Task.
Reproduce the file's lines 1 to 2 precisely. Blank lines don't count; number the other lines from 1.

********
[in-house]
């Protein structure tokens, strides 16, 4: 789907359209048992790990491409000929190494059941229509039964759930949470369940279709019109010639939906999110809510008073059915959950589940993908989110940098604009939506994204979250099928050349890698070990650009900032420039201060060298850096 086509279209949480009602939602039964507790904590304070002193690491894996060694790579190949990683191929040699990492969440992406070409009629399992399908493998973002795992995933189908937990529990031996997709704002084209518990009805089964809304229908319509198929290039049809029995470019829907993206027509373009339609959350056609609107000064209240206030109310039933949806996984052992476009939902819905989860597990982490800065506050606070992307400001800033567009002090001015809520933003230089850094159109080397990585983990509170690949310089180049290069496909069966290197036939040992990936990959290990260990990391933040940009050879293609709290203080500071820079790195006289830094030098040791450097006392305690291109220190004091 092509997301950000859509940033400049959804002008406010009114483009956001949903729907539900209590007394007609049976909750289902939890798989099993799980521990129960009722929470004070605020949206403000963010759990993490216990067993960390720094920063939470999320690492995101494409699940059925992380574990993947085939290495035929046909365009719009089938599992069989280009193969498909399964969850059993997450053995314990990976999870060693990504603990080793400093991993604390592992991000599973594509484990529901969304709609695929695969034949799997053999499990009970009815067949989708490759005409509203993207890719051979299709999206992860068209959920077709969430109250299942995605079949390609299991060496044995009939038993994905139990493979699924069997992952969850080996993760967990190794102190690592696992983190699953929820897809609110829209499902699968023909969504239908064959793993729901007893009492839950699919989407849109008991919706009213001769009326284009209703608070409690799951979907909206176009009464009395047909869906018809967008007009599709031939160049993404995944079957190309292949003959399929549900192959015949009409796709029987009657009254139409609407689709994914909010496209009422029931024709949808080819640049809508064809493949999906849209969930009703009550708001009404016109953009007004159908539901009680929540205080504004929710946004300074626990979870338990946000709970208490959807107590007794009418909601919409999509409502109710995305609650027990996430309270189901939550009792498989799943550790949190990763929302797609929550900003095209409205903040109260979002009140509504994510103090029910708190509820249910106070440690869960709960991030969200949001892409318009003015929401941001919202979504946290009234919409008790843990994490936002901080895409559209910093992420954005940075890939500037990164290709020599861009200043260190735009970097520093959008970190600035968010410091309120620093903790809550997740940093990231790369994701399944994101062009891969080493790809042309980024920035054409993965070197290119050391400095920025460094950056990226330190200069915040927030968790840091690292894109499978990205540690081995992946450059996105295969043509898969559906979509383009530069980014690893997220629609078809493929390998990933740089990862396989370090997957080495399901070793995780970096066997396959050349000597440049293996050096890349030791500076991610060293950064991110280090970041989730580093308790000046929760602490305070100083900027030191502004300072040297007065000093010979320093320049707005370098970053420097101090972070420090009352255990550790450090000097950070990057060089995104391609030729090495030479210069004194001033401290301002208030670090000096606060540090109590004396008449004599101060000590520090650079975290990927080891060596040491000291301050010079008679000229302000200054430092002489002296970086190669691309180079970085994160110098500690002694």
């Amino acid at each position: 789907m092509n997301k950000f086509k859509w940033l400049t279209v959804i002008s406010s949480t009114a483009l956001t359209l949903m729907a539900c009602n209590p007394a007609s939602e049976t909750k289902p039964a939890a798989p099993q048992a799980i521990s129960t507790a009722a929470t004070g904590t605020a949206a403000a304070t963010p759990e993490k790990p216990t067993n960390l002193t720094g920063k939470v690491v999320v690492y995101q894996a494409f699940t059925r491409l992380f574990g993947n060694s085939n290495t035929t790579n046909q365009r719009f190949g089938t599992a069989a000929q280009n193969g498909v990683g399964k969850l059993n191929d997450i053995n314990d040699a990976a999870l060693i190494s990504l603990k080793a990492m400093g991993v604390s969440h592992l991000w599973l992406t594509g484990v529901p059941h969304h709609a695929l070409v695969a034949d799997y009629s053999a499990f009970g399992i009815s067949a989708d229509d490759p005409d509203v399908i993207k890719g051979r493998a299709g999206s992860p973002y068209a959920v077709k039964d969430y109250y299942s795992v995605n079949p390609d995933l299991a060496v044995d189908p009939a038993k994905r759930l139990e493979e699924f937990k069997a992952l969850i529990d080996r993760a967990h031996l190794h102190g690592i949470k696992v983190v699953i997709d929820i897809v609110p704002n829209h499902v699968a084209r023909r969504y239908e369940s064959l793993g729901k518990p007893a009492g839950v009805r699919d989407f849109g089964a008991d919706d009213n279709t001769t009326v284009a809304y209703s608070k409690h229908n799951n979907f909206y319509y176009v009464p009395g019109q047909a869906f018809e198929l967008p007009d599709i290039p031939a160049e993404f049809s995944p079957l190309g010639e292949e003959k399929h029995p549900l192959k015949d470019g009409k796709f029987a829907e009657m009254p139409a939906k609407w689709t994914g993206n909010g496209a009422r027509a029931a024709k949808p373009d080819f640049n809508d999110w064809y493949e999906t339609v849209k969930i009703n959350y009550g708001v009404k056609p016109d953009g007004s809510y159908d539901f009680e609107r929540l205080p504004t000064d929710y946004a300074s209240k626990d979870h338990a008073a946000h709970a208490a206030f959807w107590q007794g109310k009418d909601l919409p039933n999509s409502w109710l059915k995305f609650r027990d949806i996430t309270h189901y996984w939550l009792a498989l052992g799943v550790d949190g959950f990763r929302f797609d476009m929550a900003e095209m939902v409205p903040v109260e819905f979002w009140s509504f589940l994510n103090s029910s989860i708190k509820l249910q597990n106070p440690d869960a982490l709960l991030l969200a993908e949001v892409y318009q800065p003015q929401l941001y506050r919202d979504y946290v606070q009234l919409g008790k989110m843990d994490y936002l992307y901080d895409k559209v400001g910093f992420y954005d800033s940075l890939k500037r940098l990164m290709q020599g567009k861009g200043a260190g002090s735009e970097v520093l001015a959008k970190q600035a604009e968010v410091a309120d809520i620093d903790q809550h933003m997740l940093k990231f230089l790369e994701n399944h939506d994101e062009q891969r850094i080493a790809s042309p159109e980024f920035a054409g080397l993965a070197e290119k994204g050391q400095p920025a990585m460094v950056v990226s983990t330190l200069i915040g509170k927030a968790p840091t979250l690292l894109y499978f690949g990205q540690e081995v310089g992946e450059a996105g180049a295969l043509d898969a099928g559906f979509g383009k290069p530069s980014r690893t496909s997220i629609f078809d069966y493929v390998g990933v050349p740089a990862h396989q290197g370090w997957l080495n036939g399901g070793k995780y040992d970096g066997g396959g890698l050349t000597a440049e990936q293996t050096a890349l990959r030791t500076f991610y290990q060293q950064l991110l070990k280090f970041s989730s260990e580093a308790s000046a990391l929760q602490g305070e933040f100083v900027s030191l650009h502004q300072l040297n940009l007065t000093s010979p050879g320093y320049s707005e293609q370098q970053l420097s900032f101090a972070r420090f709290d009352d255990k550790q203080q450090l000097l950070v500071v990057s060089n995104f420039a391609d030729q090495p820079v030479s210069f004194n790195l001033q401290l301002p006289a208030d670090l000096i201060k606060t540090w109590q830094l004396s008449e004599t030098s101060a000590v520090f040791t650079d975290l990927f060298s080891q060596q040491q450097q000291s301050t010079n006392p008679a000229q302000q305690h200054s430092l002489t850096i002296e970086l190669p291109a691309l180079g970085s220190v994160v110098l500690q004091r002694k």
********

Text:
[in-house]
């Protein structure tokens, strides 16, 4: 789907359209048992790990491409000929190494059941229509039964759930949470369940279709019109010639939906999110809510008073059915959950589940993908989110940098604009939506994204979250099928050349890698070990650009900032420039201060060298850096 086509279209949480009602939602039964507790904590304070002193690491894996060694790579190949990683191929040699990492969440992406070409009629399992399908493998973002795992995933189908937990529990031996997709704002084209518990009805089964809304229908319509198929290039049809029995470019829907993206027509373009339609959350056609609107000064209240206030109310039933949806996984052992476009939902819905989860597990982490800065506050606070992307400001800033567009002090001015809520933003230089850094159109080397990585983990509170690949310089180049290069496909069966290197036939040992990936990959290990260990990391933040940009050879293609709290203080500071820079790195006289830094030098040791450097006392305690291109220190004091 092509997301950000859509940033400049959804002008406010009114483009956001949903729907539900209590007394007609049976909750289902939890798989099993799980521990129960009722929470004070605020949206403000963010759990993490216990067993960390720094920063939470999320690492995101494409699940059925992380574990993947085939290495035929046909365009719009089938599992069989280009193969498909399964969850059993997450053995314990990976999870060693990504603990080793400093991993604390592992991000599973594509484990529901969304709609695929695969034949799997053999499990009970009815067949989708490759005409509203993207890719051979299709999206992860068209959920077709969430109250299942995605079949390609299991060496044995009939038993994905139990493979699924069997992952969850080996993760967990190794102190690592696992983190699953929820897809609110829209499902699968023909969504239908064959793993729901007893009492839950699919989407849109008991919706009213001769009326284009209703608070409690799951979907909206176009009464009395047909869906018809967008007009599709031939160049993404995944079957190309292949003959399929549900192959015949009409796709029987009657009254139409609407689709994914909010496209009422029931024709949808080819640049809508064809493949999906849209969930009703009550708001009404016109953009007004159908539901009680929540205080504004929710946004300074626990979870338990946000709970208490959807107590007794009418909601919409999509409502109710995305609650027990996430309270189901939550009792498989799943550790949190990763929302797609929550900003095209409205903040109260979002009140509504994510103090029910708190509820249910106070440690869960709960991030969200949001892409318009003015929401941001919202979504946290009234919409008790843990994490936002901080895409559209910093992420954005940075890939500037990164290709020599861009200043260190735009970097520093959008970190600035968010410091309120620093903790809550997740940093990231790369994701399944994101062009891969080493790809042309980024920035054409993965070197290119050391400095920025460094950056990226330190200069915040927030968790840091690292894109499978990205540690081995992946450059996105295969043509898969559906979509383009530069980014690893997220629609078809493929390998990933740089990862396989370090997957080495399901070793995780970096066997396959050349000597440049293996050096890349030791500076991610060293950064991110280090970041989730580093308790000046929760602490305070100083900027030191502004300072040297007065000093010979320093320049707005370098970053420097101090972070420090009352255990550790450090000097950070990057060089995104391609030729090495030479210069004194001033401290301002208030670090000096606060540090109590004396008449004599101060000590520090650079975290990927080891060596040491000291301050010079008679000229302000200054430092002489002296970086190669691309180079970085994160110098500690002694």